Tuesday, November 24, 2009

Section 437 with Amendments

437. School attendance orders.

(A1) Subsection (B1) applies if—

(a) it appears to a local authority in England that a child of compulsory school age in their area is not receiving suitable education, and

(b) the child does not appear to the authority to be a home-educated child.

(B1) The authority shall serve a notice in writing on the child’s parent requiring the parent to satisfy them within the period specified in the notice that the child is either—

(a) receiving suitable education provided wholly or partly by regular attendance at school, or otherwise than at school under section 19,

(b) registered on their home education register, or

(c) in the area of another authority and registered on that authority’s home education register.

(1) If it appears to a local education authority in Wales that a child of compulsory school age in their area is not receiving suitable education, either by regular attendance at school or otherwise, they shall serve a notice in writing on the parent requiring him to satisfy them within the period specified in the notice that the child is receiving such education.

(2) The period specified in a notice under this section shall not be less than 15 days beginning with the day on which the notice is served.

(3) If—

(a) a parent on whom a notice has been served under subsection (B1) or (1) fails to satisfy the local education authority as specified in the notice, within the period specified in the notice,

(b) in the opinion of the authority it is expedient that the child should attend school, the authority shall serve a school attendance order on the parent

(c) in the case of a notice served under subsection (B1), the child does not appear to the authority to be a home- educated child,”;

(3A) If it appears to a local authority in England—

(a) that a child of compulsory school age in their area is a home-educated child, but is not registered on their home education register, and

(b) that it is expedient that the child should attend school, the authority shall serve a school attendance order on the child’s parent.

(3B) In determining for the purposes of subsection (3A)(b) whether it is expedient that a child should attend school, an authority shall disregard any education being provided to the child as a home-educated child.

(4) A school attendance order shall (subject to any amendment made by the local education authority) continue in force for so long as the child is of compulsory school age, unless—

(a) it is revoked by the authority, or

(b) a direction is made in respect of it under section 443(2) or 447(5).

(5) Where a maintained school is named in a school attendance order, the local education authority shall inform the governing body and the head teacher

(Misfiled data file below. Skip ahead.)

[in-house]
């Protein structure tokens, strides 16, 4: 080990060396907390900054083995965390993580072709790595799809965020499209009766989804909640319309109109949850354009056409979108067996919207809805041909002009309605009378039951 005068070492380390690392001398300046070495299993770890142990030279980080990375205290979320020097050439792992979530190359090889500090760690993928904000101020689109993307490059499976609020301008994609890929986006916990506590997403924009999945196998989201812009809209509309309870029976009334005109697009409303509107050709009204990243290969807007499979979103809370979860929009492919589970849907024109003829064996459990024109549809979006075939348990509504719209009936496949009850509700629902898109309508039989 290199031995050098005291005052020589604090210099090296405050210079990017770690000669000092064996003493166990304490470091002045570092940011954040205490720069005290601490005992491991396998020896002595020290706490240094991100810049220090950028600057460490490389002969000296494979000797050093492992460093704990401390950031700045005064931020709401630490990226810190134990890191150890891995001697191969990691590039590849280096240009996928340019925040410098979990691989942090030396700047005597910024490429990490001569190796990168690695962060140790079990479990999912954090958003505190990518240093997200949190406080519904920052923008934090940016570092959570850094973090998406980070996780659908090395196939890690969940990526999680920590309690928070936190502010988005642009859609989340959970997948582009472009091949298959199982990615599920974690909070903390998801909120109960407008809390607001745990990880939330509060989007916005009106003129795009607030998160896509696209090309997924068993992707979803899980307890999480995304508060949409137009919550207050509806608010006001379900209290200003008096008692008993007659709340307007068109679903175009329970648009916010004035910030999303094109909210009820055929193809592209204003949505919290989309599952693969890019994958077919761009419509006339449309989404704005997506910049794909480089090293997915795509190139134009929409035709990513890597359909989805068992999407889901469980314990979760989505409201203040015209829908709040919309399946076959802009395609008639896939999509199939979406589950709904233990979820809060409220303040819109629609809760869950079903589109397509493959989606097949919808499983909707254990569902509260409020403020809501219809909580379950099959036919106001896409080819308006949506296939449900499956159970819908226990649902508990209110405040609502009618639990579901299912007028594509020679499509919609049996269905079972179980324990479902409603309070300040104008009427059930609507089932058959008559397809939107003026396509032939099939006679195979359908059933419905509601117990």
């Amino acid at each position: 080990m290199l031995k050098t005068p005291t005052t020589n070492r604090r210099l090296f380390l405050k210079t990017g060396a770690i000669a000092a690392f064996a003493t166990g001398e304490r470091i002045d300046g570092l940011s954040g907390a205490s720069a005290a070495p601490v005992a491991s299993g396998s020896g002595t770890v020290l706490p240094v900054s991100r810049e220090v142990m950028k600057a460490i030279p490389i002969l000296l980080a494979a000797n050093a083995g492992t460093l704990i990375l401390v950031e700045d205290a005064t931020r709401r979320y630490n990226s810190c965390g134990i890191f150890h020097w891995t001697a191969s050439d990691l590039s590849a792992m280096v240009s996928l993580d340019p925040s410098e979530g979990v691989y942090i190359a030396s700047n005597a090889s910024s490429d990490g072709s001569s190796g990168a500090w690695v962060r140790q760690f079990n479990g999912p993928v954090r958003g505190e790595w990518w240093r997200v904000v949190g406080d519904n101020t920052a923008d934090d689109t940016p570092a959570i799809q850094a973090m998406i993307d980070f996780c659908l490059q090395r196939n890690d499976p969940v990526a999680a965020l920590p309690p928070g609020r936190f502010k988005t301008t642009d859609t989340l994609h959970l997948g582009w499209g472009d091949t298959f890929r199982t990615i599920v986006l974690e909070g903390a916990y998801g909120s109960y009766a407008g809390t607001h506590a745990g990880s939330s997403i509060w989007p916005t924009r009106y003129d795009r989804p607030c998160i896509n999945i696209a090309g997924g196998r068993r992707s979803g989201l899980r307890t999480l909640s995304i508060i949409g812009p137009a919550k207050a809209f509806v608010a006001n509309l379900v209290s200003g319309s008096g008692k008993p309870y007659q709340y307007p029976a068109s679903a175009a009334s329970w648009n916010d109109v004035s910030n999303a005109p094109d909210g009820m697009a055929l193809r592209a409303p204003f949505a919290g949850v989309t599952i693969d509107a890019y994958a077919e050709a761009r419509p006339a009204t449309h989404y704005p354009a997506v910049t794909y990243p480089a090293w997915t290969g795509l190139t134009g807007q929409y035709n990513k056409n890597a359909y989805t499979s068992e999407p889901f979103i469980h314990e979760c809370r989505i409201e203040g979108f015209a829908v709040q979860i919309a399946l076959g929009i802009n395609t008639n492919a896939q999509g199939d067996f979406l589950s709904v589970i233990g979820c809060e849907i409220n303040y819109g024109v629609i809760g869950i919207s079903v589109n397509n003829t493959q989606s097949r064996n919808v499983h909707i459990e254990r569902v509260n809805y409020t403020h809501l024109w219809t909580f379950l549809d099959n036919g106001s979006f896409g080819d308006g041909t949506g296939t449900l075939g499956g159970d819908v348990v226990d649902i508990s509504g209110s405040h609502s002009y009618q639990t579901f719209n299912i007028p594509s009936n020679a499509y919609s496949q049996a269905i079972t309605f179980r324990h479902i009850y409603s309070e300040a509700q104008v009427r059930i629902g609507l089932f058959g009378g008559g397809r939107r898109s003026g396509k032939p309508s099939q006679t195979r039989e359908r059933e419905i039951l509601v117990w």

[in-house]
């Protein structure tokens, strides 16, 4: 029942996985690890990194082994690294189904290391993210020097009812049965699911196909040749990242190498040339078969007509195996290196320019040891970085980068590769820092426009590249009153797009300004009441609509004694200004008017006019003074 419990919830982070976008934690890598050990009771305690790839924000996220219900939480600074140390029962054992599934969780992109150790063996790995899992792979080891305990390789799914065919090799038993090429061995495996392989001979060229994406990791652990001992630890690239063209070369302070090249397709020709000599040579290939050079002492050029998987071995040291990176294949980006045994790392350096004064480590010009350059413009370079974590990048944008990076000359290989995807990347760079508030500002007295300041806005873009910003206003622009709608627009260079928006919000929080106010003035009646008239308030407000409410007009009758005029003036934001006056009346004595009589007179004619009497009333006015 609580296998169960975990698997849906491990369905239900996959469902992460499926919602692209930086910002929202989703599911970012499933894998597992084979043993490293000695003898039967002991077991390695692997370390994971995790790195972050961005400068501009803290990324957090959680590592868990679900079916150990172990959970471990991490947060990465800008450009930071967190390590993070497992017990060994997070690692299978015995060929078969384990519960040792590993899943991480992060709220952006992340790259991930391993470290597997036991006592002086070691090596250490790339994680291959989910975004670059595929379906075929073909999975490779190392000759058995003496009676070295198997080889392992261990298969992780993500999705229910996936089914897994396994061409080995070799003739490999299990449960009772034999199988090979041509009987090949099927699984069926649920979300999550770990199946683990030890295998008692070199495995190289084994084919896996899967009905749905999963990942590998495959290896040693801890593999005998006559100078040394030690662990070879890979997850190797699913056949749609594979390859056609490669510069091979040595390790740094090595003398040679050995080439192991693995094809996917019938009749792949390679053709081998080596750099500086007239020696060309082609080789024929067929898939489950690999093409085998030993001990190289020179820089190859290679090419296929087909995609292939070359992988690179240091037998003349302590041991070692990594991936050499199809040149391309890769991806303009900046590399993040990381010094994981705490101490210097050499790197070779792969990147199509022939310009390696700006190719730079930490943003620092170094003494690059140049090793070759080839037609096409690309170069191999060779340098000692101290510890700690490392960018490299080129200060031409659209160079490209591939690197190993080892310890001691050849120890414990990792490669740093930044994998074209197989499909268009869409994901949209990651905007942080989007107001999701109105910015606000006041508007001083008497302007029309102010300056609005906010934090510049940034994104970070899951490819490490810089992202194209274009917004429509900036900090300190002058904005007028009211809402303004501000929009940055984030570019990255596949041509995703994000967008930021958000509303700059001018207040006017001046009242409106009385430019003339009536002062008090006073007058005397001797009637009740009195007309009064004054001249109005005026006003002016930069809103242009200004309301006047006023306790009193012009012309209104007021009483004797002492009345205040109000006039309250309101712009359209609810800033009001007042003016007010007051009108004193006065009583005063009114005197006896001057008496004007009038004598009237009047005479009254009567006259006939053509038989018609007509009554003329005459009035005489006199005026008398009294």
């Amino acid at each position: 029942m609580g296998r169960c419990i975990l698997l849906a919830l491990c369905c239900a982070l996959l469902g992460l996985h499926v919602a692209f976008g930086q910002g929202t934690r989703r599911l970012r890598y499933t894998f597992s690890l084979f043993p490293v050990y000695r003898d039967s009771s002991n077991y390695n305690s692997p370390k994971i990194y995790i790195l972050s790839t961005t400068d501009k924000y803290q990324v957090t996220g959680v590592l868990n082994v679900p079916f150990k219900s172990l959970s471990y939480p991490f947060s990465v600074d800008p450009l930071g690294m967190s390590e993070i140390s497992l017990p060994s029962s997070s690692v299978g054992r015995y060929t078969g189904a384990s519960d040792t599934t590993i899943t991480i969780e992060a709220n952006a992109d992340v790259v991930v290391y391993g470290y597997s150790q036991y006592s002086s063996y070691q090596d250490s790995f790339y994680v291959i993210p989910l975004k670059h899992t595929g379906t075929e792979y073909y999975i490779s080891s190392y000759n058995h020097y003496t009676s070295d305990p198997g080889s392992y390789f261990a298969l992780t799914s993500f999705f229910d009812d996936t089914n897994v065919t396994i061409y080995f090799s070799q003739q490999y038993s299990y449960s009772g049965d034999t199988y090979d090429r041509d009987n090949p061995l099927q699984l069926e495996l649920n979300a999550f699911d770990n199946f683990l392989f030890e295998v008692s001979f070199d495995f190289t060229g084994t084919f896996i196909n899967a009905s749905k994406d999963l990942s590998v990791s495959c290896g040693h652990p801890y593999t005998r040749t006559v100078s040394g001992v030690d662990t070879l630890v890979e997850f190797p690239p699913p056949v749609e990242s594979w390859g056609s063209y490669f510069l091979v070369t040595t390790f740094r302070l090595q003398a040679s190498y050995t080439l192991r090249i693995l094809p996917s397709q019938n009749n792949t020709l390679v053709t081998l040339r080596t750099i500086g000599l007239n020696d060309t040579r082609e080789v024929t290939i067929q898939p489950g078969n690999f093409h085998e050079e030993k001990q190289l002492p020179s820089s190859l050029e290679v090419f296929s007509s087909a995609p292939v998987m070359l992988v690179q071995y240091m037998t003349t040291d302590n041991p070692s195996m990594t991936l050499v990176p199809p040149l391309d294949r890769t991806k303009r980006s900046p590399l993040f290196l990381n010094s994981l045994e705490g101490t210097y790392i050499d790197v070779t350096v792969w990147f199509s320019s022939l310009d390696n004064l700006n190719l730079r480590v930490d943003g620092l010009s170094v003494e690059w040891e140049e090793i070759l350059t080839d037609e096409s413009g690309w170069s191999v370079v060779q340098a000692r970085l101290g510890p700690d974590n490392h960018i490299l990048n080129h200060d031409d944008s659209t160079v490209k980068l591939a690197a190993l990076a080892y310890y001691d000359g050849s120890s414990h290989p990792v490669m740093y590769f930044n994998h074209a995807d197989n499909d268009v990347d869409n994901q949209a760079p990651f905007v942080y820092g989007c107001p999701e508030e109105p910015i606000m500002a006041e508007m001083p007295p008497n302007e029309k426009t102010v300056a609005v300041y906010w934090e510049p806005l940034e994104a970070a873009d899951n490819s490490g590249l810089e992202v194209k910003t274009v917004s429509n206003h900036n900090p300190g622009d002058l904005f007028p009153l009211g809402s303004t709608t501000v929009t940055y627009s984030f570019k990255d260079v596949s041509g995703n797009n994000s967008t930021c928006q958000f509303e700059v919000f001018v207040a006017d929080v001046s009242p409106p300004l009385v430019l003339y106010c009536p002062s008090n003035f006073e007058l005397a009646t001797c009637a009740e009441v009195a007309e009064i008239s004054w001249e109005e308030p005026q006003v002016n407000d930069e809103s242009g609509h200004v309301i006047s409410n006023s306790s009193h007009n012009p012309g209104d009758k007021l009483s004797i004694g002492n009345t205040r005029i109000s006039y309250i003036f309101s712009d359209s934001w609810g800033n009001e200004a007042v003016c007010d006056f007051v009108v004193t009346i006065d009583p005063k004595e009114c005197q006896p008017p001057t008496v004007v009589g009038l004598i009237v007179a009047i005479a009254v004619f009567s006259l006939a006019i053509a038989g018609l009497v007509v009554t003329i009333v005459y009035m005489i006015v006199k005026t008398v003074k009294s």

(6) Where a maintained school is named in a school attendance order, the governing body (and, in the case of a maintained school, the local education authority) shall admit the child to the school.

(7) Subsection (6) does not affect any power to exclude from a school a pupil who is already a registered pupil there.

(8) In this Chapter— “maintained school” means any community, foundation or voluntary
school or any community or foundation special school not established in a hospital; and “suitable education”, in relation to a child, means efficient full-time education suitable to his age, ability and aptitude and to any special educational needs he may have.

(9) In this Act “school attendance order” means an order, in such form as may be prescribed, served on a child’s parent under this section and requiring the parent to cause the child to become a registered pupil at a school named in the order.”

If we have this correctly, this would mean that if a home educated child is unregistered, it doesn't matter if a suitable education is being provided. An SAO will be automatically issued. Whether it would be possible to apply to register within the time specified in the notice of the SAO is another matter.

If parents refuse to co-operate with the SAO, the courts will also not consider the matter of whether a suitable education is being provided and will automatically find them guilty.

9

(1) Section 443 of EA 1996 (offence: failure to comply with order) is amended as follows.

(2) Before subsection (1) there is inserted—

(A1) A parent on whom a school attendance order is served in respect of a child by a local authority in England, and who fails to comply with the requirements of the order, is guilty of an offence unless—

(a) the parent proves that he is causing the child to receive suitable education, otherwise than at school, under section 19,

(b) the child is registered on the authority’s home education register, or

(c) the parent proves that the child is in the area of another authority, and the child is registered on that authority’s home education register.”

A Wikiversity Page

...on the Children, Schools and Families Bill has been set up here. Discussion and edits required.

Children, Schools and Families Bill, Schedule 1 Paragraph 5 - 10

Schedule 1 Paragraph 5 - 10

School attendance orders

5 (1)Section 437 of EA 1996 (school attendance orders) is amended as follows.


5 (2) Before subsection (1) there is inserted—

(A1) Subsection (B1) applies if—